Positive Process

Positive Process


the combination of operations by which a positive image is obtained from a negative. The positive process consists of exposing the material, such as photographic paper, a positive film, or diapositive plate, and processing it with photographic chemicals. The emulsions used in this process, whether for motion-picture or still photography, are less sensitive to light and more contrasty than those of negatives; moreover, the emulsions of black-and-white materials usually have not been color-sensitized.

Prints may be produced from a negative by either the contact or the projection method. In contact printing, the emulsion of the positive material is tightly pressed against the emulsion of the negative and is exposed to light passing through the negative. Therefore, the positive image produced is the same size as the negative image and possesses the sharpness and resolution of small details inherent in the negative. The printing is done in printing frames, printing machines, and motion-picture film printers.

Projection printing consists of projecting a negative image by a lens onto the emulsion of a positive material located at some distance from the negative. This makes it possible to vary widely the size of the image, to print only part of the negative, to eliminate distortions in perspective, and to make photomontages, combining several images in one positive. Projection printing uses enlargers of various designs. As far as the actual physical and chemical processes involved are concerned, the processing of exposed positive materials does not differ from the processing of negative materials. Positives are sometimes additionally subjected to toning.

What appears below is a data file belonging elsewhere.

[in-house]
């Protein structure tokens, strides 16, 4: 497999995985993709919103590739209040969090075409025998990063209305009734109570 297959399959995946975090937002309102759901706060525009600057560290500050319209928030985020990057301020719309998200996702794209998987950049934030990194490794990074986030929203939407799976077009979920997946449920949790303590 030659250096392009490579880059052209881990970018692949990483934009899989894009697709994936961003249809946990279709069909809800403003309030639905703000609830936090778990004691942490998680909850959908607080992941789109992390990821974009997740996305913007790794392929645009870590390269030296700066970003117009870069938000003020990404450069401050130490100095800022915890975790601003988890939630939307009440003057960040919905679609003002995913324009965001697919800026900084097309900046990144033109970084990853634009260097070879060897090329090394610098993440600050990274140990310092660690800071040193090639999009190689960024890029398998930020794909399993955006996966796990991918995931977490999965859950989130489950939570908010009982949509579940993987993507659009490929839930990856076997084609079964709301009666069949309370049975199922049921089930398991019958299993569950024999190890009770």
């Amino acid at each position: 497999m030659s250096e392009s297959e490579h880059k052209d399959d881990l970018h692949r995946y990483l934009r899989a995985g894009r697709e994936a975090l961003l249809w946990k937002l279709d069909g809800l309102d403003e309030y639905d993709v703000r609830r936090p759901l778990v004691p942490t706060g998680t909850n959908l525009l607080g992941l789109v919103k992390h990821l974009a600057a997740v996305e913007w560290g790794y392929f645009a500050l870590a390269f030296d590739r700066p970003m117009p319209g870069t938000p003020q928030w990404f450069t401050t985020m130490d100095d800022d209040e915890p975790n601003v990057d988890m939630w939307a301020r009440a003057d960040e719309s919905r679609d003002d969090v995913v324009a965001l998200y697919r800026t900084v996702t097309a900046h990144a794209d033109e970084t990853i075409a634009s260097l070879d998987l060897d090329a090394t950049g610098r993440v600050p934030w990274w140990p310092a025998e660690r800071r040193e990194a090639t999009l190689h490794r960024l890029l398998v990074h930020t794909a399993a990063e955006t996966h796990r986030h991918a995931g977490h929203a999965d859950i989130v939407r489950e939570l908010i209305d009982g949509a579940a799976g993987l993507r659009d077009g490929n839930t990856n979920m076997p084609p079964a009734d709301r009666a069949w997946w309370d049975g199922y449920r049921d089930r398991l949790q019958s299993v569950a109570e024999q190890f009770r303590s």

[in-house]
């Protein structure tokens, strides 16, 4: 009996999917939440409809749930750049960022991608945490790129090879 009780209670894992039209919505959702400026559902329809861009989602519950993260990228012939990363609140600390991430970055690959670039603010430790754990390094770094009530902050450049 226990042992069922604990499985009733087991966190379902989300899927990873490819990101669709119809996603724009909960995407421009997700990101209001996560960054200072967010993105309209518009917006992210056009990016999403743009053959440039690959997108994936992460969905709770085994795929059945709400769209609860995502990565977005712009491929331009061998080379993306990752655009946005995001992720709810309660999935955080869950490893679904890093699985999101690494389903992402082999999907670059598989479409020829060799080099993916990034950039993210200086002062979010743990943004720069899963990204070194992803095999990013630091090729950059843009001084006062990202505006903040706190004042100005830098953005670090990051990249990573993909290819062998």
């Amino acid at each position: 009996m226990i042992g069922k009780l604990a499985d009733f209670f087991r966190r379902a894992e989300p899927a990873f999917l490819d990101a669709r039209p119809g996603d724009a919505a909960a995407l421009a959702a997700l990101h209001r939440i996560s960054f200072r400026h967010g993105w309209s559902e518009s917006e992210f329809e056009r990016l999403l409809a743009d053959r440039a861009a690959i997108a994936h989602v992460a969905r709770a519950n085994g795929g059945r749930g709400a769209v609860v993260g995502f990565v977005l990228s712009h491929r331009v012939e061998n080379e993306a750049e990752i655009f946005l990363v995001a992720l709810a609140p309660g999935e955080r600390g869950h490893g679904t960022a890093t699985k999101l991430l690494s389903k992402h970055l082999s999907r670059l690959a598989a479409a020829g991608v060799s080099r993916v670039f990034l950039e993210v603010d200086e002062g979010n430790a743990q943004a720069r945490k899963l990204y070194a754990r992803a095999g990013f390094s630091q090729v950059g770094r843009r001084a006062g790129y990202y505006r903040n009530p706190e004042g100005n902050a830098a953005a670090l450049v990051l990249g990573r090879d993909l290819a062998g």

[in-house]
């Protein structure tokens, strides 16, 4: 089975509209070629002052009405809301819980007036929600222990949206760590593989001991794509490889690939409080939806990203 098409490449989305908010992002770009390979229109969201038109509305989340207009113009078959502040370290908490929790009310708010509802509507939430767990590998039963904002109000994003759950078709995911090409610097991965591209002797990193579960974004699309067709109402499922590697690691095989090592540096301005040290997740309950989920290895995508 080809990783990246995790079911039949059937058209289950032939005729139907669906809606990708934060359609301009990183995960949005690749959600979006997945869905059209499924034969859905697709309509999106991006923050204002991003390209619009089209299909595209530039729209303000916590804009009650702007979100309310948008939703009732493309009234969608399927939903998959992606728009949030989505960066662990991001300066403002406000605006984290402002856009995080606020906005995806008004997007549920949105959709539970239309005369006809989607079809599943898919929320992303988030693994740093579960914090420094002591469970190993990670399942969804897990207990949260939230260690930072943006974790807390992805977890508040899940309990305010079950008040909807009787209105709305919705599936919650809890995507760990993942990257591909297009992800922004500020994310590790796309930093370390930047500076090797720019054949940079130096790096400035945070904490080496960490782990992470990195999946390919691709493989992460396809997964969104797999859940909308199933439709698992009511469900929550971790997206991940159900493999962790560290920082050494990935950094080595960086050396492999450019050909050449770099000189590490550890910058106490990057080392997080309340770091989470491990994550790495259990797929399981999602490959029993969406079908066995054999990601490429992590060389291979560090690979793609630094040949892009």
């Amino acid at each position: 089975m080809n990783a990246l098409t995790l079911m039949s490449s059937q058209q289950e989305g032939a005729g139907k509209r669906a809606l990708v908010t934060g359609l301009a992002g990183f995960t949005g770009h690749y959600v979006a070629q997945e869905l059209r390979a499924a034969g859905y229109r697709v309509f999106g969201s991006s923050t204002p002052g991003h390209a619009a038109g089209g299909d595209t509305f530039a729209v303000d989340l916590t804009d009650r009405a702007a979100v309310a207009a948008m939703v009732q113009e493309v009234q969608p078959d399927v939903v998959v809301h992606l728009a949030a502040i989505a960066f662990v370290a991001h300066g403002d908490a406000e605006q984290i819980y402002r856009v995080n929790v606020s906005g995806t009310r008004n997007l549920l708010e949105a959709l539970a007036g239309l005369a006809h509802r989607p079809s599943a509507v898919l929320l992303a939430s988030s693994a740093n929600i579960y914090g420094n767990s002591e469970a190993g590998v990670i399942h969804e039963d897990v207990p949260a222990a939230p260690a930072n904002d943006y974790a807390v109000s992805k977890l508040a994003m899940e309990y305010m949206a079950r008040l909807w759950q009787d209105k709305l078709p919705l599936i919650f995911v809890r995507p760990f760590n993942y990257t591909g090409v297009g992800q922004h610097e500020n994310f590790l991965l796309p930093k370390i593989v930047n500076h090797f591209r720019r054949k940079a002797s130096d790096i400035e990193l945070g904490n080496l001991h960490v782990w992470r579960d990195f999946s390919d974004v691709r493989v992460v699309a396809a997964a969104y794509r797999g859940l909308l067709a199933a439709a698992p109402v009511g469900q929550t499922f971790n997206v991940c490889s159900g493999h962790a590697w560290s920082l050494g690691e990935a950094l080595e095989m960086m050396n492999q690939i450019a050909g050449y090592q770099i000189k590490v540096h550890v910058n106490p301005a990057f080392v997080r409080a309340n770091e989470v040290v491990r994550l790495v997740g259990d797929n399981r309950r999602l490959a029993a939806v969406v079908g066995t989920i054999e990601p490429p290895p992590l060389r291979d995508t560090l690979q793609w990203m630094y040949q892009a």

A positive image with colors close to the natural colors of the photographed object is obtained by printing from color negatives onto multilayer color positive materials. A feature of color printing is the use of corrective filters to eliminate color distortions.


Iashtol’d-Govorko, V. A. Pechat’ fotosnimkov. Moscow, 1967.
Spravochnik fotoliubitelia, 2nd ed. Editors in chief, E. A. Iofis and V. G. Pell’. Moscow, 1964.
Gorbatov, V. A. and E. D. Tamitskii. Tsvetnaia fotografiia. Moscow, 1972.


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On arriving at the Croatian government building, Vucic said that relations between the two countries and two peoples would be considerably improved and that "the Croatian government, along with everyone from Serbia, will make a full contribution to that important and positive process.
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